Entering King Tut’s Tomb

Thus the playing of board games was the more likely pastime of the King, rather than the hunter or warrior activities of a healthy king.
When Howard Carter first opened the room with King Tutankhamun’s remains, he only saw a gold wall. The gold wall was King Tutankhamun’s sarcophagus. Priests had prepared King Tutankhamun’s body, before wrapping it in the best linen and jewels in order to intern him in the sarcophagus. First King Tutankhamun’s internal organs were removed, and then his body was immersed into a mixture of salt and baking soda found in Egypt naturally. This salt was also put into every orifice in his body. The King’s brain, as was a tradition in Ancient Egypt, was removed with a long needle through his nose. His internal organs were treated with this mixture as well, and unlike other mummies, these organs were placed in solid gold mini coffins to be placed in his tomb with him. The drying out process helped with the natural decay of a body made up mostly of water. The drying out process took seventy days before a mummy could be entombed. So the skin would not crack, oils were rubbed into the skin throughout the seventy days. This oil contained resin. The priests would chant incantations as they rubbed the King’s body.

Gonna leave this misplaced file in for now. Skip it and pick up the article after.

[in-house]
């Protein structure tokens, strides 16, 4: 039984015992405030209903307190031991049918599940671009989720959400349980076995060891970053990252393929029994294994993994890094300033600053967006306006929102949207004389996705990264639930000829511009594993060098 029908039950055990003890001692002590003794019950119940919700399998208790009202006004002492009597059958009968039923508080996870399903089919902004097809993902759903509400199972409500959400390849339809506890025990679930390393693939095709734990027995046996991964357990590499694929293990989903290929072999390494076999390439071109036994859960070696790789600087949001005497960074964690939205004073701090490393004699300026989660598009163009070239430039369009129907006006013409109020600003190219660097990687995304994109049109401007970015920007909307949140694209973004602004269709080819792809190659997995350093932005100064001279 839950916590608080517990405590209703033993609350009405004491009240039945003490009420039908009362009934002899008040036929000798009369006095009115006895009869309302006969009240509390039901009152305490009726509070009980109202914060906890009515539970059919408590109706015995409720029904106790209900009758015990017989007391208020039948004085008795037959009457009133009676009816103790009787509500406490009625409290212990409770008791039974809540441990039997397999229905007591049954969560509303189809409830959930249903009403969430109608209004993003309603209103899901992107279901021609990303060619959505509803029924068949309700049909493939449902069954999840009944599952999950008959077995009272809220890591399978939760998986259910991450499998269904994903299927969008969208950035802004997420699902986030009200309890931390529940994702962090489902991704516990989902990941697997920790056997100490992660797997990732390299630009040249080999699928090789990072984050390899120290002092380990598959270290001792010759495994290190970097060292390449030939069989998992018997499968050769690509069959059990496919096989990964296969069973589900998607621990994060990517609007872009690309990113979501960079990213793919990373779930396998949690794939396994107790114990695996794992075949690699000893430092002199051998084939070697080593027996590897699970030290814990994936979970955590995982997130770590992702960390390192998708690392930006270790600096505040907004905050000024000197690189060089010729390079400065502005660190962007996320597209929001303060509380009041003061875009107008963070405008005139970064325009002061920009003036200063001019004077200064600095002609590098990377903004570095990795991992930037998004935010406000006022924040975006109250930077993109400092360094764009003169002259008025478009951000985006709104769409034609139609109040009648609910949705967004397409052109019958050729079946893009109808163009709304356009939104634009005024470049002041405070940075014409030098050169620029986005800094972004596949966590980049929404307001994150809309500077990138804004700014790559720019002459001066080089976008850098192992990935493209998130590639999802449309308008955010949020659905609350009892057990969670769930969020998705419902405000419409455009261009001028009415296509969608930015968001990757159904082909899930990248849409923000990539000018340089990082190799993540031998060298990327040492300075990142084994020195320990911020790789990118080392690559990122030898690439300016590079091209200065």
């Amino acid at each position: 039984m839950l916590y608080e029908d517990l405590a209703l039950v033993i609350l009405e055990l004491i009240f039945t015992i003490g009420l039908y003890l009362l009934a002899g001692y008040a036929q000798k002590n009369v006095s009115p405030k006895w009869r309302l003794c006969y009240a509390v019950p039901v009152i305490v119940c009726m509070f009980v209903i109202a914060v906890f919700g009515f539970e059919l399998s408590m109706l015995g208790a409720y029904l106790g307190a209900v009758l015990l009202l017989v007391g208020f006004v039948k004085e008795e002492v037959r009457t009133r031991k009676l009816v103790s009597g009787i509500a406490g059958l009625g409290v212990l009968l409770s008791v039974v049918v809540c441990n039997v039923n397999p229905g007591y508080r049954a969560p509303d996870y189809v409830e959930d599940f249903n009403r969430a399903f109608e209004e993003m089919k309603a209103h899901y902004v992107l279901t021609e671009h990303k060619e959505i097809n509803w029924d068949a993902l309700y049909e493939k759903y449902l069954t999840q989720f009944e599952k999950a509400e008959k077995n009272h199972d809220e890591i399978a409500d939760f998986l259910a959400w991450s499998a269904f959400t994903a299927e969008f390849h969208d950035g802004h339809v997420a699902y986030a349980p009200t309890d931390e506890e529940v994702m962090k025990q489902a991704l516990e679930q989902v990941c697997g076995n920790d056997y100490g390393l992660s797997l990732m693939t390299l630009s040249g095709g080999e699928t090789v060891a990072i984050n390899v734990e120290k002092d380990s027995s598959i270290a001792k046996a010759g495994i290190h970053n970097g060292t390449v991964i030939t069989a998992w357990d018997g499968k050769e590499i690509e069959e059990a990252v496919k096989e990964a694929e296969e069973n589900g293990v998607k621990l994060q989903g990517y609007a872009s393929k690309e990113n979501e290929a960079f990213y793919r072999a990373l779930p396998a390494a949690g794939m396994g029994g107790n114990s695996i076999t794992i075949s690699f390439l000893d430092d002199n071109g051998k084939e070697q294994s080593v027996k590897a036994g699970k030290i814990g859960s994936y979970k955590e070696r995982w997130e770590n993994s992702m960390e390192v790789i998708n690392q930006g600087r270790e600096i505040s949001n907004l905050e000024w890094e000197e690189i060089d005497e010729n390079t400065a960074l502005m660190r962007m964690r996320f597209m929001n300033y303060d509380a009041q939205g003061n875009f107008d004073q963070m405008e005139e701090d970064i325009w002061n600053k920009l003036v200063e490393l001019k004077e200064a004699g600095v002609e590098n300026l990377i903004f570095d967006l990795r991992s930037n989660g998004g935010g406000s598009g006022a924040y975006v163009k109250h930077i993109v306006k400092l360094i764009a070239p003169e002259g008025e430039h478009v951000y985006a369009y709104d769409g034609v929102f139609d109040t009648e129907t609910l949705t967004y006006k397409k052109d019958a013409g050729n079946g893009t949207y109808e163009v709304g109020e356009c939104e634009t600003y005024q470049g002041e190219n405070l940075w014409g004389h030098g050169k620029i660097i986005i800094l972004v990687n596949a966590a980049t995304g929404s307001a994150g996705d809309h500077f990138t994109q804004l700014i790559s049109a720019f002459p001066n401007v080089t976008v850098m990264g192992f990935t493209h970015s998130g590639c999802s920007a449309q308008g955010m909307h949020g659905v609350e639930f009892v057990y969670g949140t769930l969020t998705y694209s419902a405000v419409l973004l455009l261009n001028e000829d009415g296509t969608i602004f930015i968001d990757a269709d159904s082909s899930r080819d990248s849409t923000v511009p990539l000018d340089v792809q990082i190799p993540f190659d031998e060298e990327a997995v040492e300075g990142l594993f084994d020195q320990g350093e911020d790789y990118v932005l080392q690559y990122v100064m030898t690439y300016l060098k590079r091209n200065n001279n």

After seventy days, the priests would chant religious sayings while wrapping the King’s body. More oil was rubbed on the body. this oil was also placed in containers in his tomb. The best quality linen was then wrapped in layer upon layer around the body. Unlike the mummies seen in the movies and television, King Tutankhamun’s strips of linen were interwoven with oil, jewels, and gold. After this was done, the King’s body was placed in one of three coffins found in the sarcophagus.
King Tutankhamun’s body is currently entombed in his original burial tomb in the Valley of the Kings. The famous mask that traveled the world in the first exhibit resides in a museum in Egypt. An exhibit does travel the world with pieces found in the tomb. King Tutankhamun’s bones or golden sarcophagus have never left Egypt.
King Tutankhamun might not have lived a long or illustrious life, but he has become more famous than his stepmother, Nefertiti. His tomb is one of the only largely intact tombs in the Valley of the Kings.